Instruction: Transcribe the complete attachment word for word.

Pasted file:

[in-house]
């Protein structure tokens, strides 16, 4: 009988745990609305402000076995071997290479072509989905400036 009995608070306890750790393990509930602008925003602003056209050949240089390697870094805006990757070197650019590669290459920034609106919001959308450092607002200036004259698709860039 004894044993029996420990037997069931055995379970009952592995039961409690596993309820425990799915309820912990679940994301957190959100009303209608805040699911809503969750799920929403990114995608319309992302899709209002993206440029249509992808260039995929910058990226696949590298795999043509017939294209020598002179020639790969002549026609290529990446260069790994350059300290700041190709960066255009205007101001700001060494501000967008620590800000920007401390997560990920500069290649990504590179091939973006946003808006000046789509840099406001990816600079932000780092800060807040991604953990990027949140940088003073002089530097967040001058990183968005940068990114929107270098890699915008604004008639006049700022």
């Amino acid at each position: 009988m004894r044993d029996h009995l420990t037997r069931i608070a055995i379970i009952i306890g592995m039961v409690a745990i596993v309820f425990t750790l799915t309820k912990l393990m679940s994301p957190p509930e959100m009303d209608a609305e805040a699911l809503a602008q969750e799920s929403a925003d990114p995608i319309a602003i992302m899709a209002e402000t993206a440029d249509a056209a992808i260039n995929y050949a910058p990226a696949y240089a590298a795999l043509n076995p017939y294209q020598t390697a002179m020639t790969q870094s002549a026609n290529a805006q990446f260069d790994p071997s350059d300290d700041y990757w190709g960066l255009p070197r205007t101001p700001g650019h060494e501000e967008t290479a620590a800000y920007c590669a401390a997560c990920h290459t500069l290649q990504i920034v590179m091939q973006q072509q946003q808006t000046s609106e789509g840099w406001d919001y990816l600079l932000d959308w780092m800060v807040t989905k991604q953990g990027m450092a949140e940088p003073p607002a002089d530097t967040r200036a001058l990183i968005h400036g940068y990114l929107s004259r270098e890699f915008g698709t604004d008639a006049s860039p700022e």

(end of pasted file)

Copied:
[in-house]
């Protein structure tokens, strides 16, 4: 009988745990609305402000076995071997290479072509989905400036 009995608070306890750790393990509930602008925003602003056209050949240089390697870094805006990757070197650019590669290459920034609106919001959308450092607002200036004259698709860039 004894044993029996420990037997069931055995379970009952592995039961409690596993309820425990799915309820912990679940994301957190959100009303209608805040699911809503969750799920929403990114995608319309992302899709209002993206440029249509992808260039995929910058990226696949590298795999043509017939294209020598002179020639790969002549026609290529990446260069790994350059300290700041190709960066255009205007101001700001060494501000967008620590800000920007401390997560990920500069290649990504590179091939973006946003808006000046789509840099406001990816600079932000780092800060807040991604953990990027949140940088003073002089530097967040001058990183968005940068990114929107270098890699915008604004008639006049700022």
């Amino acid at each position: 009988m004894r044993d029996h009995l420990t037997r069931i608070a055995i379970i009952i306890g592995m039961v409690a745990i596993v309820f425990t750790l799915t309820k912990l393990m679940s994301p957190p509930e959100m009303d209608a609305e805040a699911l809503a602008q969750e799920s929403a925003d990114p995608i319309a602003i992302m899709a209002e402000t993206a440029d249509a056209a992808i260039n995929y050949a910058p990226a696949y240089a590298a795999l043509n076995p017939y294209q020598t390697a002179m020639t790969q870094s002549a026609n290529a805006q990446f260069d790994p071997s350059d300290d700041y990757w190709g960066l255009p070197r205007t101001p700001g650019h060494e501000e967008t290479a620590a800000y920007c590669a401390a997560c990920h290459t500069l290649q990504i920034v590179m091939q973006q072509q946003q808006t000046s609106e789509g840099w406001d919001y990816l600079l932000d959308w780092m800060v807040t989905k991604q953990g990027m450092a949140e940088p003073p607002a002089d530097t967040r200036a001058l990183i968005h400036g940068y990114l929107s004259r270098e890699f915008g698709t604004d008639a006049s860039p700022e």